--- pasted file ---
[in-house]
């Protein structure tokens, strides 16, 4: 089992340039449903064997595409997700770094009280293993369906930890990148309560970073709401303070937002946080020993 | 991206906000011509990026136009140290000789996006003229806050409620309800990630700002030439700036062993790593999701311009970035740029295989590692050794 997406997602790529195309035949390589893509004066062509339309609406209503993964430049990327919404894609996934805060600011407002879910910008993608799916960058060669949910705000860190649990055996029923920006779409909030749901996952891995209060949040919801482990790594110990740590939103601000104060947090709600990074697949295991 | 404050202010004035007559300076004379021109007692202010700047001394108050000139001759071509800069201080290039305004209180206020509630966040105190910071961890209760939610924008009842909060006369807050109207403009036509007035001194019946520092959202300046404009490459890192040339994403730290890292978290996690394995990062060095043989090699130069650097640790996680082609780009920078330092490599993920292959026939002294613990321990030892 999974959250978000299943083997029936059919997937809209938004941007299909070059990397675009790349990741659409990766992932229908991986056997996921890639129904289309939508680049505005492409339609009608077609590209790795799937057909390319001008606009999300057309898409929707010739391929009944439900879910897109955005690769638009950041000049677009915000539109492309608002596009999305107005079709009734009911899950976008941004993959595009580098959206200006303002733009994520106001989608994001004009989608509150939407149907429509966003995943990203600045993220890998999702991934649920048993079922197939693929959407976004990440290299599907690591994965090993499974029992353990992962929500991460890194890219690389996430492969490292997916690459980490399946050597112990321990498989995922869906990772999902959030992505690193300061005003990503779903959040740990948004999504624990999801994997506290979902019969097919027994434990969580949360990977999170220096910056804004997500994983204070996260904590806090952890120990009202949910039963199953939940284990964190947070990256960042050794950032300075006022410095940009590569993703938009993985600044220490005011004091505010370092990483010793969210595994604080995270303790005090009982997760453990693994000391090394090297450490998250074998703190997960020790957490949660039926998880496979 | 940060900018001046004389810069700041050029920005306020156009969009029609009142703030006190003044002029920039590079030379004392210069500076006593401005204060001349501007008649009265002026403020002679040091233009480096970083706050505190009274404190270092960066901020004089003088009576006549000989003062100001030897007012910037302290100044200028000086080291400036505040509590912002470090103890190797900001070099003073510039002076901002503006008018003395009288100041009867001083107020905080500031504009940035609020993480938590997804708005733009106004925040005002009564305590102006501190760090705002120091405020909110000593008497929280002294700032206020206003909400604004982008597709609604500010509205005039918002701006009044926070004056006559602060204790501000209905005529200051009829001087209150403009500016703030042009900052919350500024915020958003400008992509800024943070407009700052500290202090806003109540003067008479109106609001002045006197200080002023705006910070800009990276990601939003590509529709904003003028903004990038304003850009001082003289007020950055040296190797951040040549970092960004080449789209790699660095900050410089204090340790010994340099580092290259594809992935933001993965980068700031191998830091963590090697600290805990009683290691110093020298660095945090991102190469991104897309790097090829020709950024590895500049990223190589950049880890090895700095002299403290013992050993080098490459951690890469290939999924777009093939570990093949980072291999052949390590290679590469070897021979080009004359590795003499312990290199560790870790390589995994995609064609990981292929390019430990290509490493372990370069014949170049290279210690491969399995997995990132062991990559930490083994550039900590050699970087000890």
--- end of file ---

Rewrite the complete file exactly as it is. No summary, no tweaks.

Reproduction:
[in-house]
């Protein structure tokens, strides 16, 4: 089992340039449903064997595409997700770094009280293993369906930890990148309560970073709401303070937002946080020993 | 991206906000011509990026136009140290000789996006003229806050409620309800990630700002030439700036062993790593999701311009970035740029295989590692050794 997406997602790529195309035949390589893509004066062509339309609406209503993964430049990327919404894609996934805060600011407002879910910008993608799916960058060669949910705000860190649990055996029923920006779409909030749901996952891995209060949040919801482990790594110990740590939103601000104060947090709600990074697949295991 | 404050202010004035007559300076004379021109007692202010700047001394108050000139001759071509800069201080290039305004209180206020509630966040105190910071961890209760939610924008009842909060006369807050109207403009036509007035001194019946520092959202300046404009490459890192040339994403730290890292978290996690394995990062060095043989090699130069650097640790996680082609780009920078330092490599993920292959026939002294613990321990030892 999974959250978000299943083997029936059919997937809209938004941007299909070059990397675009790349990741659409990766992932229908991986056997996921890639129904289309939508680049505005492409339609009608077609590209790795799937057909390319001008606009999300057309898409929707010739391929009944439900879910897109955005690769638009950041000049677009915000539109492309608002596009999305107005079709009734009911899950976008941004993959595009580098959206200006303002733009994520106001989608994001004009989608509150939407149907429509966003995943990203600045993220890998999702991934649920048993079922197939693929959407976004990440290299599907690591994965090993499974029992353990992962929500991460890194890219690389996430492969490292997916690459980490399946050597112990321990498989995922869906990772999902959030992505690193300061005003990503779903959040740990948004999504624990999801994997506290979902019969097919027994434990969580949360990977999170220096910056804004997500994983204070996260904590806090952890120990009202949910039963199953939940284990964190947070990256960042050794950032300075006022410095940009590569993703938009993985600044220490005011004091505010370092990483010793969210595994604080995270303790005090009982997760453990693994000391090394090297450490998250074998703190997960020790957490949660039926998880496979 | 940060900018001046004389810069700041050029920005306020156009969009029609009142703030006190003044002029920039590079030379004392210069500076006593401005204060001349501007008649009265002026403020002679040091233009480096970083706050505190009274404190270092960066901020004089003088009576006549000989003062100001030897007012910037302290100044200028000086080291400036505040509590912002470090103890190797900001070099003073510039002076901002503006008018003395009288100041009867001083107020905080500031504009940035609020993480938590997804708005733009106004925040005002009564305590102006501190760090705002120091405020909110000593008497929280002294700032206020206003909400604004982008597709609604500010509205005039918002701006009044926070004056006559602060204790501000209905005529200051009829001087209150403009500016703030042009900052919350500024915020958003400008992509800024943070407009700052500290202090806003109540003067008479109106609001002045006197200080002023705006910070800009990276990601939003590509529709904003003028903004990038304003850009001082003289007020950055040296190797951040040549970092960004080449789209790699660095900050410089204090340790010994340099580092290259594809992935933001993965980068700031191998830091963590090697600290805990009683290691110093020298660095945090991102190469991104897309790097090829020709950024590895500049990223190589950049880890090895700095002299403290013992050993080098490459951690890469290939999924777009093939570990093949980072291999052949390590290679590469070897021979080009004359590795003499312990290199560790870790390589995994995609064609990981292929390019430990290509490493372990370069014949170049290279210690491969399995997995990132062991990559930490083994550039900590050699970087000890």